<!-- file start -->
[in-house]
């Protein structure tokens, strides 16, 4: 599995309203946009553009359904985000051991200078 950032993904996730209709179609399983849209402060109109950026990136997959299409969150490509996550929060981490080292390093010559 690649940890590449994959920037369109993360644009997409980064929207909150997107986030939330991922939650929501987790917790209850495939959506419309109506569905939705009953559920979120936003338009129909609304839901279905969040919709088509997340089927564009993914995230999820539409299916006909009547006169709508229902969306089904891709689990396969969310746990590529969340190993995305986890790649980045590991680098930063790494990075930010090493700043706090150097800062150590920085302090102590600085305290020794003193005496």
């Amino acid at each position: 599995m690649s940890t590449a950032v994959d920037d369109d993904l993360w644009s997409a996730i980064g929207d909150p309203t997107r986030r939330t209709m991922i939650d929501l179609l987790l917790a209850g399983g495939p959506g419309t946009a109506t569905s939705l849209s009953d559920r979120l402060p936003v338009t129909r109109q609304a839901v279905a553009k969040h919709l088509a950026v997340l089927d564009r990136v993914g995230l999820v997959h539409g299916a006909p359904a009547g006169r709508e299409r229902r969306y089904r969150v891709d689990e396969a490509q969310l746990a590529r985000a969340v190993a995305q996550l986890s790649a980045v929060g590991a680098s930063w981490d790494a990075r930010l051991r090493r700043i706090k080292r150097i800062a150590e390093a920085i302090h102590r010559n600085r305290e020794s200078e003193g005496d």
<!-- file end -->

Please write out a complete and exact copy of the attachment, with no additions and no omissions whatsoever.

[in-house]
């Protein structure tokens, strides 16, 4: 599995309203946009553009359904985000051991200078 950032993904996730209709179609399983849209402060109109950026990136997959299409969150490509996550929060981490080292390093010559 690649940890590449994959920037369109993360644009997409980064929207909150997107986030939330991922939650929501987790917790209850495939959506419309109506569905939705009953559920979120936003338009129909609304839901279905969040919709088509997340089927564009993914995230999820539409299916006909009547006169709508229902969306089904891709689990396969969310746990590529969340190993995305986890790649980045590991680098930063790494990075930010090493700043706090150097800062150590920085302090102590600085305290020794003193005496």
């Amino acid at each position: 599995m690649s940890t590449a950032v994959d920037d369109d993904l993360w644009s997409a996730i980064g929207d909150p309203t997107r986030r939330t209709m991922i939650d929501l179609l987790l917790a209850g399983g495939p959506g419309t946009a109506t569905s939705l849209s009953d559920r979120l402060p936003v338009t129909r109109q609304a839901v279905a553009k969040h919709l088509a950026v997340l089927d564009r990136v993914g995230l999820v997959h539409g299916a006909p359904a009547g006169r709508e299409r229902r969306y089904r969150v891709d689990e396969a490509q969310l746990a590529r985000a969340v190993a995305q996550l986890s790649a980045v929060g590991a680098s930063w981490d790494a990075r930010l051991r090493r700043i706090k080292r150097i800062a150590e390093a920085i302090h102590r010559n600085r305290e020794s200078e003193g005496d």